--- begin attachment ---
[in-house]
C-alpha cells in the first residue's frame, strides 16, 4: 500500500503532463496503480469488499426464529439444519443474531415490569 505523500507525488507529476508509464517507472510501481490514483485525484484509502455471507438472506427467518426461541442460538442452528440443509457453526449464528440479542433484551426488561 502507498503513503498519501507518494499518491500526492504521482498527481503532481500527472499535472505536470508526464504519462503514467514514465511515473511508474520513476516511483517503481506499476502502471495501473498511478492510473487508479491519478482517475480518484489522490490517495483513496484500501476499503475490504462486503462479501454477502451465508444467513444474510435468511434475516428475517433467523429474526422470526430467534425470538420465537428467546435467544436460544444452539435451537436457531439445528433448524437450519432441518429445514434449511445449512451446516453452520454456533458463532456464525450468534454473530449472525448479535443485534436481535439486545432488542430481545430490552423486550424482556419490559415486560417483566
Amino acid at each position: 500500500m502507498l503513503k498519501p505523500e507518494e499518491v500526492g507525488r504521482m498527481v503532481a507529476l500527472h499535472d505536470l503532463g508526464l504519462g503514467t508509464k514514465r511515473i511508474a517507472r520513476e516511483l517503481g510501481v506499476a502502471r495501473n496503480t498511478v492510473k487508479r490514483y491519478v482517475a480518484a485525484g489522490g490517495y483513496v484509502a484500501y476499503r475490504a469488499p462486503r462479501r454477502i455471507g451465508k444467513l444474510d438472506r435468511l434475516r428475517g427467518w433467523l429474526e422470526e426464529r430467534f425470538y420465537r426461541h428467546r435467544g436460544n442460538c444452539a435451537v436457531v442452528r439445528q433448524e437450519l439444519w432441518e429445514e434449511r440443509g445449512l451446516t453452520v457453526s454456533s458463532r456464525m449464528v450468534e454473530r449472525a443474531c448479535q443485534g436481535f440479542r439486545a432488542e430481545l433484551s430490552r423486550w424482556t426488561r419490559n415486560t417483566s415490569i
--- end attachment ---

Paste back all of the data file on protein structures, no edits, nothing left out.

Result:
[in-house]
C-alpha cells in the first residue's frame, strides 16, 4: 500500500503532463496503480469488499426464529439444519443474531415490569 505523500507525488507529476508509464517507472510501481490514483485525484484509502455471507438472506427467518426461541442460538442452528440443509457453526449464528440479542433484551426488561 502507498503513503498519501507518494499518491500526492504521482498527481503532481500527472499535472505536470508526464504519462503514467514514465511515473511508474520513476516511483517503481506499476502502471495501473498511478492510473487508479491519478482517475480518484489522490490517495483513496484500501476499503475490504462486503462479501454477502451465508444467513444474510435468511434475516428475517433467523429474526422470526430467534425470538420465537428467546435467544436460544444452539435451537436457531439445528433448524437450519432441518429445514434449511445449512451446516453452520454456533458463532456464525450468534454473530449472525448479535443485534436481535439486545432488542430481545430490552423486550424482556419490559415486560417483566
Amino acid at each position: 500500500m502507498l503513503k498519501p505523500e507518494e499518491v500526492g507525488r504521482m498527481v503532481a507529476l500527472h499535472d505536470l503532463g508526464l504519462g503514467t508509464k514514465r511515473i511508474a517507472r520513476e516511483l517503481g510501481v506499476a502502471r495501473n496503480t498511478v492510473k487508479r490514483y491519478v482517475a480518484a485525484g489522490g490517495y483513496v484509502a484500501y476499503r475490504a469488499p462486503r462479501r454477502i455471507g451465508k444467513l444474510d438472506r435468511l434475516r428475517g427467518w433467523l429474526e422470526e426464529r430467534f425470538y420465537r426461541h428467546r435467544g436460544n442460538c444452539a435451537v436457531v442452528r439445528q433448524e437450519l439444519w432441518e429445514e434449511r440443509g445449512l451446516t453452520v457453526s454456533s458463532r456464525m449464528v450468534e454473530r449472525a443474531c448479535q443485534g436481535f440479542r439486545a432488542e430481545l433484551s430490552r423486550w424482556t426488561r419490559n415486560t417483566s415490569i